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    Why? So you can have someone to outrun? :D

    As the mountain bikers in California have been busy proving, being in a wilderness area without effective means of protection against things with fur-n-fangs simply means that you're willing to be a meal. Having more than one of you there simply gives the critter more to snack on, if recent reports from 2003-2005 are any indication. :rolleyes:

    I have this debate with my wife (the woman who's been a Dallas zookeeper volunteer for over a decade) all the time. She tells me that my hunting is bad because it kills pretty animals roaming about in natural habitats, but thinks that eating steak every day is OK because she only eats ugly animals that were raised in captivity. The pretty ones roaming around in the wilds are somehow 'worth more' than those that were not. :confused:

    Would I kill a cat? Sure I would, if I felt that in any way, shape, or form that me or mine were threatened by it. Hopefully, I wouldn't come to that decision lightly, but in the end the cat is no more 'important' than the Russian boar shoulder that my family ate on for dinner last night.
     
  15. Biker

    Biker Member

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    Cougar roast cooked up in a crock pot is some real fine eatin'. Hard to tell the difference between roast cat and a good pork roast.:)
    Biker
     
  16. XLMiguel

    XLMiguel Member

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    Cats can jump! My boy Jake can stand about a foot away from the fridge and jump to the top (approx 5'9") in one leap, or can launch from the back of my chair to the couch about 10' away easily. He weights about 12-13 lbs. and is about 11" at the shoulder.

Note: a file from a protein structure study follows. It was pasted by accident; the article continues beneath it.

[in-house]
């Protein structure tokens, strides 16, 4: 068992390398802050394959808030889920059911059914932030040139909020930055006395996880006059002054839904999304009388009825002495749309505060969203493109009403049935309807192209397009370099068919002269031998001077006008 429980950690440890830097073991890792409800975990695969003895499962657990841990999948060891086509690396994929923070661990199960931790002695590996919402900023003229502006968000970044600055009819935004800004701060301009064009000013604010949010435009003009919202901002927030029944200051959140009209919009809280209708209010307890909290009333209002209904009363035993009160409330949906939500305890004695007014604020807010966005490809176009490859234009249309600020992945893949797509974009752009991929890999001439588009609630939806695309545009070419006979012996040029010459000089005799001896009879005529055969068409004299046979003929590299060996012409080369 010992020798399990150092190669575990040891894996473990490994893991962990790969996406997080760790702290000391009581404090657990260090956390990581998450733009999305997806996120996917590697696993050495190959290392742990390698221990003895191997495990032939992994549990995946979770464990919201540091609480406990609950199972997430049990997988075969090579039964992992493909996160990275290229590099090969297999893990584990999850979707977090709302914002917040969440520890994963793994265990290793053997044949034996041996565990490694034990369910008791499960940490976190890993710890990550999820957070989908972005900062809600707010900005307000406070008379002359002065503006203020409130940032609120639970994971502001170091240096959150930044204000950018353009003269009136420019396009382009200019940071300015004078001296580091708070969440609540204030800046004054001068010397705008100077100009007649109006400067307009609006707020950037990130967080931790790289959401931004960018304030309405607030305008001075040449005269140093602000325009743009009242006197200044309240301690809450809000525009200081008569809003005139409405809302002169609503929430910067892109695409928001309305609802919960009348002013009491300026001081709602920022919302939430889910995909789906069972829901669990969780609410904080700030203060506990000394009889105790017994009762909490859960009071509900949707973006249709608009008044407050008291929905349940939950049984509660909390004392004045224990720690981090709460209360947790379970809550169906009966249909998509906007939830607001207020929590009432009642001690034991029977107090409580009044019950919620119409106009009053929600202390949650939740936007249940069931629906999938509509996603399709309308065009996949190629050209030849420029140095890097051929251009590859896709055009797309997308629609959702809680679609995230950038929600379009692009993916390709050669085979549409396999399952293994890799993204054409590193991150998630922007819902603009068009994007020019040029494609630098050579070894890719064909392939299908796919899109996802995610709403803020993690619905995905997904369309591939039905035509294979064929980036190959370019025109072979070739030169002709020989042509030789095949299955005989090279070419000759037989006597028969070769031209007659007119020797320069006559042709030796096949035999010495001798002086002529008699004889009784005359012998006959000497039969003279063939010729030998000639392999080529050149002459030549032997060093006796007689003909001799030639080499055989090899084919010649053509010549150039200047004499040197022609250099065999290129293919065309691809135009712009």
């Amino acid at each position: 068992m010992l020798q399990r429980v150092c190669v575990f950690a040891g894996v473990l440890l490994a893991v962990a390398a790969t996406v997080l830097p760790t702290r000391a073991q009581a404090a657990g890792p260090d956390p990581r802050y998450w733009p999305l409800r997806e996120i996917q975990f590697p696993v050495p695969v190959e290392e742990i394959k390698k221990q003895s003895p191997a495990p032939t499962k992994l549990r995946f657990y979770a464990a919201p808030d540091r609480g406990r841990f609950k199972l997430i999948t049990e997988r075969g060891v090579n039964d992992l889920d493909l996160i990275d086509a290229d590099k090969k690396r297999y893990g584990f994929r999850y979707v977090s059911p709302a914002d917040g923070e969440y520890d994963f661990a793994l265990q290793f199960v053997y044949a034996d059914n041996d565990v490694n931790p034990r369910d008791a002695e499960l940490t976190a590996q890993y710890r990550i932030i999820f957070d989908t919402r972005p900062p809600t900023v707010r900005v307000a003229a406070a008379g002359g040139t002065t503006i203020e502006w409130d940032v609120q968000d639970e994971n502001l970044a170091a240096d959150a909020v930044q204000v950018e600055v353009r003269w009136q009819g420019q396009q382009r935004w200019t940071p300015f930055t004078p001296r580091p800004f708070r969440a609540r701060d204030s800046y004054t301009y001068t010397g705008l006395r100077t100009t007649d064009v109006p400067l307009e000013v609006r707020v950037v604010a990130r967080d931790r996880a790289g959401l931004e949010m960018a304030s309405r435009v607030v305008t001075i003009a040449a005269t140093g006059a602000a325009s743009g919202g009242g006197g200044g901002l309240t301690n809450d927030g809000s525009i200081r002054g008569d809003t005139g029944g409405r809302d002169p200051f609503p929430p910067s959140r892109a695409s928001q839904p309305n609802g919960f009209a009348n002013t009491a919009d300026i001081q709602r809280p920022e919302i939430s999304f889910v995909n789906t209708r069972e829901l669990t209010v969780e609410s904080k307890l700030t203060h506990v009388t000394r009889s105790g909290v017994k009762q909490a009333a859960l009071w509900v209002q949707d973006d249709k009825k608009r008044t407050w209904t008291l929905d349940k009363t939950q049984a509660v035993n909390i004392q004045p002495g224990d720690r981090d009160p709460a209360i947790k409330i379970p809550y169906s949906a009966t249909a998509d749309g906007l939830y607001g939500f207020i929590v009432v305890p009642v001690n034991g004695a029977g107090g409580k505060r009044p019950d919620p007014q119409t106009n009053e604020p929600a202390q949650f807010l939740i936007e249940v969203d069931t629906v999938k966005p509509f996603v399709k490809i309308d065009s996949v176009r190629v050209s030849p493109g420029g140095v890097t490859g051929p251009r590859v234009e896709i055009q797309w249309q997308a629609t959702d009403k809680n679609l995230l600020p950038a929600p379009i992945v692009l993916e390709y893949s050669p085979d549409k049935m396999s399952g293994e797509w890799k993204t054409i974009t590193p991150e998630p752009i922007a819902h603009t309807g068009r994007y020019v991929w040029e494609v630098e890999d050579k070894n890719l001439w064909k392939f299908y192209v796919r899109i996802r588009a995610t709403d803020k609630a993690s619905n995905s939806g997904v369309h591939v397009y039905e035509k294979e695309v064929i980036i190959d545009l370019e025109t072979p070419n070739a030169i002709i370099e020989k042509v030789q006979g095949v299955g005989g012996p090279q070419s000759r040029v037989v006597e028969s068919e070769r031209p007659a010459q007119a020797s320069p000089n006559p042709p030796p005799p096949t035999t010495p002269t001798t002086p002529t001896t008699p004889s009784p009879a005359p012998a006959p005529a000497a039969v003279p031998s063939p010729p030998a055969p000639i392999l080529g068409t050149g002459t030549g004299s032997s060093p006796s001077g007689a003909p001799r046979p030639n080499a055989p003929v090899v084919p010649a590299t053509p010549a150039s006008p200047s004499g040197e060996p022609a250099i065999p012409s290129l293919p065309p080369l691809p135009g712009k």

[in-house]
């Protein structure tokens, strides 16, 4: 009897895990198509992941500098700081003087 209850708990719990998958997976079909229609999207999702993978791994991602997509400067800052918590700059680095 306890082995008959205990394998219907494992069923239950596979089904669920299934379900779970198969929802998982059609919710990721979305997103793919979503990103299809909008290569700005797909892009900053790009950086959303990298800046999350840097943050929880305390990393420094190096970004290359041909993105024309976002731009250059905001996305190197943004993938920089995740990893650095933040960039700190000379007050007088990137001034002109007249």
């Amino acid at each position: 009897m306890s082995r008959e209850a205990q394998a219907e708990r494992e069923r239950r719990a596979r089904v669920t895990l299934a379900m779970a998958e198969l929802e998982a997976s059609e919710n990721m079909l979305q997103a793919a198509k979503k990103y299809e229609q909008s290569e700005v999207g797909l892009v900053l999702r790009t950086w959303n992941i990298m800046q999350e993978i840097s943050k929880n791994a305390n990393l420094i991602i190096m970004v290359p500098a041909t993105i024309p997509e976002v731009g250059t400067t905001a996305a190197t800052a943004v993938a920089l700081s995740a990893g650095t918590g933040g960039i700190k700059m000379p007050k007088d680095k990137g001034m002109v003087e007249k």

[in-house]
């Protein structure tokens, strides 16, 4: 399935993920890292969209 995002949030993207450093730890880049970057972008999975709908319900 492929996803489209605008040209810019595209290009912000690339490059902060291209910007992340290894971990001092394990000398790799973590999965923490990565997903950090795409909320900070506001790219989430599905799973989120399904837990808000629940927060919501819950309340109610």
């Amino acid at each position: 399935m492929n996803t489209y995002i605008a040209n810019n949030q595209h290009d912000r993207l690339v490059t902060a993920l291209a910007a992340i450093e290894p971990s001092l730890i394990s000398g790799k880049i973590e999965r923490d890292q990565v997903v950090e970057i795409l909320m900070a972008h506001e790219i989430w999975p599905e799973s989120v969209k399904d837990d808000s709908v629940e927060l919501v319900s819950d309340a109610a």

The 7-10 yards allowed for a person in teh Tueller drill should probably at least be tripled for a big dog or mountain lion. By the time you see 'em coming (esp. with the cat), you've got a problem -

    Biker - I had a flank steak of African lion in Grand Mariner sauce once - it was very tasty, but tough - I guess the crock pot would take care of that.
     
  17. Biker

    Biker Member

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    Mike
    A crock pot could make my second mother in law tender, and that's sayin' something.;)
    Biker
     
  18. gunsmith

    gunsmith member

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    I think they're majestic

    and being that I'm mostly vegetarian I wouldn't go hunting one.
    but after reading this thread I would consider any mtn lion that isn't leaving to be a threat.
    My last cat, motorhead ,could really fight if he needed to.
     
  19. Biker

    Biker Member

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    From my somewhat limited experience with cougar, if you can see it, you don't have much to worry about, generally speaking.
    It's the one above and behind you that will get ya.
    Biker
     
  20. PlayboyPenguin

    PlayboyPenguin member

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    TexasSIGman, there is a vast difference between killing a vastly abundant animal for food that was bred to be food and killing a wild and declining animal for sport. I am sure you did not need me to tell you that though. :)
     
  21. 'Card

    'Card Member

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    If I ever shot a cougar I'd definitely want to have it mounted, but I can't really think of a good reason to shoot one other than protecting livestock - and I don't have any livestock.

    When I saw that one climbing the high wall in WV, I was watching him through my scope with the crosshairs on him. Would have been an easy shot, but I didn't take it.

    To tell you the truth, I really just enjoyed the experience for what it was - a rare glimpse of a rare (in WV, anyway) beautiful animal, undisturbed in his natural element. Killing him would have kind of ruined it, I think.